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Phelps Arrival in New England from 1620-1635

From 1633 to 1635 about 30,000 individuals left the comfort of civilized England and its repressive government for the frontier discomforts and religous, political, and economic freedoms of the New England colonies. This entire period from 1620-1643, the so-called "Great Migration," ended with the start of the English Civil War, in which John Phelps was clerk of the court that convicted King Charles I.

The immigrants were largely English middle-class desirous of finding a home where they could live, worship, and raise their families without government tyranny, harassment, and vexious taxation.

The families for the first voyage of the Mary and John were all recruited by the Rev. John White of Dorchester, Dorset. Nearly all of these families came from the West Country of England, i.e., the counties of Somerset, Dorset and Devon. William Phelps was among these and aboard the Mary and John when it set sail for the Colonies. The Mary and John was one of several ships, along with the Hercules on which Henry Phelps was embarked, that were temporarily detained by a "Warrant & Order" in London (2) in February, 1633/4. Since Londonn is along the south coast, a major port, and on the route, it was certainly a possible stop. The Mary and John is reported(1) to have ultimately taken three voyages out of Plymouth, England.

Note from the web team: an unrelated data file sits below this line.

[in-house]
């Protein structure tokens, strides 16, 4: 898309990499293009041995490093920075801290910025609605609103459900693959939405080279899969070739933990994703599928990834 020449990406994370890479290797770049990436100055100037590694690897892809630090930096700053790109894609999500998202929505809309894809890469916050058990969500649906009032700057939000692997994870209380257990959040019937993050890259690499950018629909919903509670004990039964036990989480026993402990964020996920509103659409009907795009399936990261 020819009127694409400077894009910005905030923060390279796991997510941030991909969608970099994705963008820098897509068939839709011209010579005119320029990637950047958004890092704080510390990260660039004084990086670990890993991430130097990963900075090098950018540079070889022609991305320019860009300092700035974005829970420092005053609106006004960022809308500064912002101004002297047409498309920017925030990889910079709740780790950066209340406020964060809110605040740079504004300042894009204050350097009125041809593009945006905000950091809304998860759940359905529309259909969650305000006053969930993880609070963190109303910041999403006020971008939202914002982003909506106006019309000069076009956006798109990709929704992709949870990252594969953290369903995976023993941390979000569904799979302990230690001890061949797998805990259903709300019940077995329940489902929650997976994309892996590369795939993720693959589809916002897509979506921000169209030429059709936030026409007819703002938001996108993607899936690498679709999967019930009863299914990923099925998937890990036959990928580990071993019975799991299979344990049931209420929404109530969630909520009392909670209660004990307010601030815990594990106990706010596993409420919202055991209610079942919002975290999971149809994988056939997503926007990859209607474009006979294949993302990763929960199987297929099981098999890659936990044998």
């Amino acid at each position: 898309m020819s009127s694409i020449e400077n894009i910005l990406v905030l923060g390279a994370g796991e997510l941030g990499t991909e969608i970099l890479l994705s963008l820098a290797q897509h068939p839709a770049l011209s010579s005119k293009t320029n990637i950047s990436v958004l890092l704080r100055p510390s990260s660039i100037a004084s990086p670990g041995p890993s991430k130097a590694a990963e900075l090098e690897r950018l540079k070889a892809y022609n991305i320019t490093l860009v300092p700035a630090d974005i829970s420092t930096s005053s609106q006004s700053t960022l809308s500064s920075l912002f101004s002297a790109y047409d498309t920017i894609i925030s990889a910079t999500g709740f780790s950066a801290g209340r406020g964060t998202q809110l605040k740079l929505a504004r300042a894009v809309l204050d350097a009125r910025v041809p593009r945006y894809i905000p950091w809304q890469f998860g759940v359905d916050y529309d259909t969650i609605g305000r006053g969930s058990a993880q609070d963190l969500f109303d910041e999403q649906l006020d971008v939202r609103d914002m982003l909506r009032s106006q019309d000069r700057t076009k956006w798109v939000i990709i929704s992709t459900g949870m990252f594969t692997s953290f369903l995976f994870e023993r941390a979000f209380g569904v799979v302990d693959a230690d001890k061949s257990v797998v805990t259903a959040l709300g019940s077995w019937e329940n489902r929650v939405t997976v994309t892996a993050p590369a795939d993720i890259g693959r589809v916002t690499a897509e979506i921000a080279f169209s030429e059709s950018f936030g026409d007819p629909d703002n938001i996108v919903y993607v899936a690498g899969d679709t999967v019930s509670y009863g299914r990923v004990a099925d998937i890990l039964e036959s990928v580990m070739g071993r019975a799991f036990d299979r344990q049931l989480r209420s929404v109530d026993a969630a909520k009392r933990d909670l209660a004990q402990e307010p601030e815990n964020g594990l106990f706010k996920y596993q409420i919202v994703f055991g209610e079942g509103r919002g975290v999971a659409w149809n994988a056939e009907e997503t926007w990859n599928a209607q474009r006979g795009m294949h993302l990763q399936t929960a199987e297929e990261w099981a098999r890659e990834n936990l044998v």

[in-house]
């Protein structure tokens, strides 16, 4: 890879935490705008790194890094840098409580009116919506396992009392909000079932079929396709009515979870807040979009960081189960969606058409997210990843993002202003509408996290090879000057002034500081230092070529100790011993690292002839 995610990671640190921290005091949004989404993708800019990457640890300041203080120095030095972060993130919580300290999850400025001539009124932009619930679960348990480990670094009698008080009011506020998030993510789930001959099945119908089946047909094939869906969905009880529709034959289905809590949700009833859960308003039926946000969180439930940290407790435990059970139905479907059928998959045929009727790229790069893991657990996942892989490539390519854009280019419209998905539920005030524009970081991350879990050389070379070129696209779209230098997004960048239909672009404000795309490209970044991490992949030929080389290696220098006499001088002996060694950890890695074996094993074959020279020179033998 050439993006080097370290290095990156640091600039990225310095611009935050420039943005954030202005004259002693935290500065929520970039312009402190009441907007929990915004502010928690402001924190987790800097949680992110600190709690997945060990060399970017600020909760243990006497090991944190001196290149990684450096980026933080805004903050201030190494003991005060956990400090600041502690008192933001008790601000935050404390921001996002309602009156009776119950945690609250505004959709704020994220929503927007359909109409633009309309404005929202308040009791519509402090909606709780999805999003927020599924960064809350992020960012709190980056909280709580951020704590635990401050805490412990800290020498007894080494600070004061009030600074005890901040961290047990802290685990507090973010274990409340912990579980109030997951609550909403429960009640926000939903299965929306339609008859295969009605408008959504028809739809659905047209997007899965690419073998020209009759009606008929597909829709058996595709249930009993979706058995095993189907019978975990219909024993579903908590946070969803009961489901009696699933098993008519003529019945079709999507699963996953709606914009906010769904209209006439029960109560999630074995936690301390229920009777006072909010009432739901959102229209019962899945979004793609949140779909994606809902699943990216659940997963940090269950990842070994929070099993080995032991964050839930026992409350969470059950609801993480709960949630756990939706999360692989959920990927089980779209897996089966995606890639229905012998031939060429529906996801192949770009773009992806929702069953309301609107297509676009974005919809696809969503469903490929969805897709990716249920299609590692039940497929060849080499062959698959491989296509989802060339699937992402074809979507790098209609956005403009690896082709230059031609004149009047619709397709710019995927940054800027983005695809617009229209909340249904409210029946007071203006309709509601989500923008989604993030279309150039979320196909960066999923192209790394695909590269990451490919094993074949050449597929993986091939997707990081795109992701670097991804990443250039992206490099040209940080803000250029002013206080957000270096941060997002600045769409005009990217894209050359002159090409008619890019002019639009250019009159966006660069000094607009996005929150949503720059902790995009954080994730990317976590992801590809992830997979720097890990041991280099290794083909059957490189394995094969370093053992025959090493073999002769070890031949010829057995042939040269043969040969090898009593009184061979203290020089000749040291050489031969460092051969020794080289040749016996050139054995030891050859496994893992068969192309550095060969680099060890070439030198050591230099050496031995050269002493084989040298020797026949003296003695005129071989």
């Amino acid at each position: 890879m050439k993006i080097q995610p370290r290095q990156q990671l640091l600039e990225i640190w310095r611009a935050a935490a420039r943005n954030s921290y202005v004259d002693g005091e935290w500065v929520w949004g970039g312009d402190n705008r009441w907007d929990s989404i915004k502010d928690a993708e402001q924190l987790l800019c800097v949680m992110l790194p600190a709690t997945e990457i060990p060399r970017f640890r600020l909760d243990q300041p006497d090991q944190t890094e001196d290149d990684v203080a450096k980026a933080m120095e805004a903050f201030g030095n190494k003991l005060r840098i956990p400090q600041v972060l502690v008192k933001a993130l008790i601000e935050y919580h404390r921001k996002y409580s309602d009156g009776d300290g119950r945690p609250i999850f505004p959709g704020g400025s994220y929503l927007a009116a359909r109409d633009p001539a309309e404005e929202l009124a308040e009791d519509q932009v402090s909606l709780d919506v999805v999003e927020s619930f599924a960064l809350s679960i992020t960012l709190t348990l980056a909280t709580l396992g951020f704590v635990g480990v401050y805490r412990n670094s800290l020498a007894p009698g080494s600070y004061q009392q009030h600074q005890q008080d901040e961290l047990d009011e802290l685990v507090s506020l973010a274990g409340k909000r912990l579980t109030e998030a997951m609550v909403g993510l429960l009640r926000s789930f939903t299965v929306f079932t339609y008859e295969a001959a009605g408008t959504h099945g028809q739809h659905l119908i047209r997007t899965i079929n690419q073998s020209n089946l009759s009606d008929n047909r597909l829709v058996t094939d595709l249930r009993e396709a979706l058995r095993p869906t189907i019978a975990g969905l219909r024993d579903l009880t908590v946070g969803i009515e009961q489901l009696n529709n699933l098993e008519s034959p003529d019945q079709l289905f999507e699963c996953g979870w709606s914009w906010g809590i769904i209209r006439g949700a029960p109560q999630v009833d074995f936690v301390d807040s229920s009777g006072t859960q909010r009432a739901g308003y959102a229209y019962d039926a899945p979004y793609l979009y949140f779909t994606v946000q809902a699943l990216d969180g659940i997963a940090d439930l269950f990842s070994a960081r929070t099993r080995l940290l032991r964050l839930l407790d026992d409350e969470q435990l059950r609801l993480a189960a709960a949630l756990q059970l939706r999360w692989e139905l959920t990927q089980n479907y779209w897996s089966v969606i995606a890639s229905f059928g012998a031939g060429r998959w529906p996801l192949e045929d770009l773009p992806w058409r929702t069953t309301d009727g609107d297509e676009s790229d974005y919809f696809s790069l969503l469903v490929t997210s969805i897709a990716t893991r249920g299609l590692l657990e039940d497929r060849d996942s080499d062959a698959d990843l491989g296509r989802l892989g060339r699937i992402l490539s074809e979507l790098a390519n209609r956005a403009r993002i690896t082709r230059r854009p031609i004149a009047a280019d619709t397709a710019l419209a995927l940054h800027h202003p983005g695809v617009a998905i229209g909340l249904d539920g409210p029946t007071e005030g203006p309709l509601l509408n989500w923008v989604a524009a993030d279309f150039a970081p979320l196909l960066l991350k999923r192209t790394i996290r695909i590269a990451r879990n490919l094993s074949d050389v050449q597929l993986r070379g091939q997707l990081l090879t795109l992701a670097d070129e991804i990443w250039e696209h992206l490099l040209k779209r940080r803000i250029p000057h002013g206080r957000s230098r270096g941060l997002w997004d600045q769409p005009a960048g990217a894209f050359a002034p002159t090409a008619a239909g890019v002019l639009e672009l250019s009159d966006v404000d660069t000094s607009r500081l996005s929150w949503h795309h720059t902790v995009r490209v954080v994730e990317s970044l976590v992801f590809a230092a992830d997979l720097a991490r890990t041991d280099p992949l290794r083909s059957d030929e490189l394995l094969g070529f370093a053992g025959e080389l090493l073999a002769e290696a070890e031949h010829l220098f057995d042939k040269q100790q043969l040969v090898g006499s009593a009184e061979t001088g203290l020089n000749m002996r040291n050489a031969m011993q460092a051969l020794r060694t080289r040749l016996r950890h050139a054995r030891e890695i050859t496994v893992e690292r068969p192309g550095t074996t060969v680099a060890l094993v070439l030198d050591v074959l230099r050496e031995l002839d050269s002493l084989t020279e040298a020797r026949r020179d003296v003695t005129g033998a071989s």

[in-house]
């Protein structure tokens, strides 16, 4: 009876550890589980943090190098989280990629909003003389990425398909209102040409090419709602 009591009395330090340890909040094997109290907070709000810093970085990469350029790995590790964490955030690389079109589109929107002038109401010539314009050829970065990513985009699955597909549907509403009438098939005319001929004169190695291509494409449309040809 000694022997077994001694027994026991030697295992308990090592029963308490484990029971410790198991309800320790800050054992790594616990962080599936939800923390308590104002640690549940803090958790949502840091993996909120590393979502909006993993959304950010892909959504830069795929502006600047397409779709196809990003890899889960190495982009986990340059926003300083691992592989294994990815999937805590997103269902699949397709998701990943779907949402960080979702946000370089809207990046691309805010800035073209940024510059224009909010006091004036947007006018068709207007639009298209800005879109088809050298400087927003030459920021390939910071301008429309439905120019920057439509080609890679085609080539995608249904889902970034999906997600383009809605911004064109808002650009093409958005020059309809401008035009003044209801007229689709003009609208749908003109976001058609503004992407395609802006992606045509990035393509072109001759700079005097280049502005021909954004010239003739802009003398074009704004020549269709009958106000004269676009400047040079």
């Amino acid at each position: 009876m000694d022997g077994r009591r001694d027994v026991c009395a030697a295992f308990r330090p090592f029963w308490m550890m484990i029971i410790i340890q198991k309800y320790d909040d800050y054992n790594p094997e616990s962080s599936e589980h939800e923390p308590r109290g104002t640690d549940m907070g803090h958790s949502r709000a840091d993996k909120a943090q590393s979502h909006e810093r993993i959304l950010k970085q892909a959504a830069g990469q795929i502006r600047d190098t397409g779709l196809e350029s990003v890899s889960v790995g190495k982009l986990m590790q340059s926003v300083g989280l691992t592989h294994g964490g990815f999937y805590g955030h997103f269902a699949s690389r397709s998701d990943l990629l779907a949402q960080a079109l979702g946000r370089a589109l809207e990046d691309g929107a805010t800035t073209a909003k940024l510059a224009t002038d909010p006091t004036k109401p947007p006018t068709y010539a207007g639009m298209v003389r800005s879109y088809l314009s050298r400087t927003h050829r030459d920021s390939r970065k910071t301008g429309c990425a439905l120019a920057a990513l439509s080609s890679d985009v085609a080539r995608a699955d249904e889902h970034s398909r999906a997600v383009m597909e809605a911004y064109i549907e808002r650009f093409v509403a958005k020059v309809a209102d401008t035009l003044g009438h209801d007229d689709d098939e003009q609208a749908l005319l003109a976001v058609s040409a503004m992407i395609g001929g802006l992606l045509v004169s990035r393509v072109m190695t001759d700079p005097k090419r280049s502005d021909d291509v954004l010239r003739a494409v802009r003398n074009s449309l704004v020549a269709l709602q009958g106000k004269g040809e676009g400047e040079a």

On 20 March 1630 the ship Mary & John sailed for the first time from Plymouth, England, with 140 passengers. The ship arrived at the mouth of the Charles River, the present-day Port of Boston, on October 6, 1607. The ship's captain refused to sail up the Charles river as planned, because he feared running the ship aground in waters that he had no charts for. He instead left the passengers in a desolate locale, miles from their intended destination. The settlors were forced to transport 150,000 pounds of livestock, provisions and equipment 20 miles overland to their final destination.

This was nine days before the Winthrop Fleet arrived.

These people founded one of the first towns in Massachusetts, Dorchester, 1630, and five years later one of the earliest in Connecticut, Windsor. They went on to form the first town government in the Colonies.